Editors' ChoiceDepression

A Fat Chance for Antidepressants

See allHide authors and affiliations

Science Translational Medicine  14 Aug 2013:
Vol. 5, Issue 198, pp. 198ec133
DOI: 10.1126/scitranslmed.3007181

Antidepressants are used to manage a variety of psychiatric conditions that range from major depression and mood disorders to chronic pain disorders. However, the mechanisms that mediate their effects are largely unknown. In a new study, Gulbins and colleagues present evidence for a role for the acid sphingomyelinase (ASM)–ceramide system in the therapeutic action of antidepressants. Sphingomyelin is a complex lipid in the brain and a major component of cell membranes. It is catabolized into ceramide and phosphorylcholine by ASM, a lysosomal enzyme. Ceramide is the precursor of all complex sphingolipids and has a major role as a lipid second messenger in cell signaling pathways that can influence cell survival, proliferation, differentiation, and other processes. Gulbins and colleagues previously proposed a hypothesis for the actions of antidepressants in which these drugs gradually accumulate in acidic intracellular vesicles in the brain, such as lysosomes. The authors also previously found increased activity of ASM in patients with major depression. In the current study, they directly test whether the effects of antidepressants involve inhibiting the ASM-ceramide system.

This new study demonstrates that the treatment of wild-type (WT) mice with the antidepressants amitriptyline or fluoxetine reduces ASM activity and expression and ceramide levels in a dose-dependent manner in the hippocampus. Hippocampal atrophy and reduced neurogenesis are associated with depression, and ASM-deficient transgenic mice had increased hippocampal neurogenesis and reduced depression-like behavior. In addition, antidepressant treatment increased hippocampal neurogenesis and reduced depression-like behavior in WT mice but did not have these effects in ASM-deficient mice. Fendiline, an ASM inhibitor, ameliorated depression-like behaviors and increased neurogenesis in a manner similar to that of antidepressants. The authors also found that chronic stress increased ceramide levels twofold in the hippocampus. Artificially increasing ceramide levels in mice resulted in substantial decreases in neurogenesis and increases in depression-like behavior.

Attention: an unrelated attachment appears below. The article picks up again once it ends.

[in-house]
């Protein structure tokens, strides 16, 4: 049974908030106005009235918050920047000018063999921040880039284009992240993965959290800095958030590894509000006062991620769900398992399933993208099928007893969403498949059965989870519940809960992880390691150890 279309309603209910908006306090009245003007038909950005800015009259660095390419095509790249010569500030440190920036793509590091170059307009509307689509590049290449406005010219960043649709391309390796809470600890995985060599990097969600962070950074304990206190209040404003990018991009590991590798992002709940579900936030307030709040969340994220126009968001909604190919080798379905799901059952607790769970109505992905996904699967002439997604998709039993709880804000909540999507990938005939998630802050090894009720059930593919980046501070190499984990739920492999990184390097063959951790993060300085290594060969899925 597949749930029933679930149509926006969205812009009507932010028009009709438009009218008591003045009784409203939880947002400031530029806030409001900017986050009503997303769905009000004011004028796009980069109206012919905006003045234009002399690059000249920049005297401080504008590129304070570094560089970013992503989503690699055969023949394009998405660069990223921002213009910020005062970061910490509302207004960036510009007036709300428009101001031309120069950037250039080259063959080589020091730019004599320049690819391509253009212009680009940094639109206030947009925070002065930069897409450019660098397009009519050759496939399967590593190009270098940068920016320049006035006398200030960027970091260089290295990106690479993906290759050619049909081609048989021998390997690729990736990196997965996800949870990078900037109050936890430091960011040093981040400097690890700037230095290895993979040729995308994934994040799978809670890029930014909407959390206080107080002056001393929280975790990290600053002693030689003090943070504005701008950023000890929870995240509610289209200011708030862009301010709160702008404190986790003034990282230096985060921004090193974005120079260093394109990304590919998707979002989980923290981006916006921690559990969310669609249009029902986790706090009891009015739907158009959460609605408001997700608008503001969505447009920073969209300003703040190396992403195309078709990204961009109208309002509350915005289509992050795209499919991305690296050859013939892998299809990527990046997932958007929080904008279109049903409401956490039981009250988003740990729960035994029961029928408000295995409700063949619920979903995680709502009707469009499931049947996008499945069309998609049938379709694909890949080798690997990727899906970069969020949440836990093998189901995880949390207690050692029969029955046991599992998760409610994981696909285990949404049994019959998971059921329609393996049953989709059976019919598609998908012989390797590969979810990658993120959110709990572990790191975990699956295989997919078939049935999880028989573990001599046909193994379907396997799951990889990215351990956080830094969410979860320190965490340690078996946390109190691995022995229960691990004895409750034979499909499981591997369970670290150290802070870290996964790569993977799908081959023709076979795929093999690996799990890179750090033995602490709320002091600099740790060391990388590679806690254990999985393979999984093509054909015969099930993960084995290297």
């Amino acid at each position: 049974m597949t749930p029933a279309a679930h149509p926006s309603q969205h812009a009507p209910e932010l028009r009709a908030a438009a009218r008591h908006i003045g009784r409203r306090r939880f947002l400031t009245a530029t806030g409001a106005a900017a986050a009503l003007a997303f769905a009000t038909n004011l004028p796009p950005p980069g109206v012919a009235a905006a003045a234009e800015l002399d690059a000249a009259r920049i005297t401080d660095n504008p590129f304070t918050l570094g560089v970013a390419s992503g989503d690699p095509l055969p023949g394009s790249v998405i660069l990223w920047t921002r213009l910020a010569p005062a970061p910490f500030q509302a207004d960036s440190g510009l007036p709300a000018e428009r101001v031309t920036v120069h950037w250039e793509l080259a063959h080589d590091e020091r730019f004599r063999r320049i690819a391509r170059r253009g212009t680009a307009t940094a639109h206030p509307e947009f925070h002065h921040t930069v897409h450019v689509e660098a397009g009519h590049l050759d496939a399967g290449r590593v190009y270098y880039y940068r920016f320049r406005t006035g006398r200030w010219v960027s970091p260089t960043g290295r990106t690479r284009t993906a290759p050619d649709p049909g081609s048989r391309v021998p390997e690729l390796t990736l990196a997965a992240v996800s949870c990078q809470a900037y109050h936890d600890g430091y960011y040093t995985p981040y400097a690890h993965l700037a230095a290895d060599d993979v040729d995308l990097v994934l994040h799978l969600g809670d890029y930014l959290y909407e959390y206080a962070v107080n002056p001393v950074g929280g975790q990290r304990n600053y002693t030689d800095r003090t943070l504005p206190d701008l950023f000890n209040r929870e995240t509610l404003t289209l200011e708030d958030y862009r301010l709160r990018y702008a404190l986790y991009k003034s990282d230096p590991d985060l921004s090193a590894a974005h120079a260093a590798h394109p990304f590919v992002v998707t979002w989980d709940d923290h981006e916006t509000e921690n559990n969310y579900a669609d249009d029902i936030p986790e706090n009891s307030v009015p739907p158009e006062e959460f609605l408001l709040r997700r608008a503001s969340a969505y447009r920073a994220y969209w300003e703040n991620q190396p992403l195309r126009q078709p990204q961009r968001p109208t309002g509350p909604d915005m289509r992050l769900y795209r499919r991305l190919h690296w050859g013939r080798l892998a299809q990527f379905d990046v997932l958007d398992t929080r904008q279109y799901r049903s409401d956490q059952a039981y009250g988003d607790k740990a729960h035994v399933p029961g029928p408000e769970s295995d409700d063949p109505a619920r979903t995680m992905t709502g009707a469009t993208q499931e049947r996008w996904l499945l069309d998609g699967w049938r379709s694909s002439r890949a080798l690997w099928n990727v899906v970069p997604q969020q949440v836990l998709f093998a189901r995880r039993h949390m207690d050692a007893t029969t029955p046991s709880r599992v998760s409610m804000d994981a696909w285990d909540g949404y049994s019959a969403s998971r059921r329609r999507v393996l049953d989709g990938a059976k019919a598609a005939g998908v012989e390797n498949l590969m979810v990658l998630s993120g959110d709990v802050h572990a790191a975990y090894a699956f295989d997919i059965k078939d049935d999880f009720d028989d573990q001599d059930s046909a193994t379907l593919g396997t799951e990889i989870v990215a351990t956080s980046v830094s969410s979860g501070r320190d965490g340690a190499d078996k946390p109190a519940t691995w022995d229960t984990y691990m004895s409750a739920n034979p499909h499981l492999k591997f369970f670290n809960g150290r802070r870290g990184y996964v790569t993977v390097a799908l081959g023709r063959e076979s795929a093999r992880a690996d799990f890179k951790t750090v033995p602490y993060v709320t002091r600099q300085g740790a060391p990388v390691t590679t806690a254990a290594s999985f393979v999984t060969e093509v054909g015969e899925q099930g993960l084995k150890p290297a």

These findings reveal insights into the role of the ASM-ceramide system in depression and suggest that antidepressants inhibit ASM activity and ceramide production in the brain. This system may thus emerge as a target for the development of new treatments for major depression and mood disorders. The mechanisms through which ceramide can modulate neurogenesis and depression-like behaviors are important areas for future research.

E. Gulbins et al., Acid sphingomyelinase–ceramide system mediates effects of antidepressant drugs. Nat. Med. 19, 934–938 (2013). [Abstract]

Stay Connected to Science Translational Medicine

Navigate This Article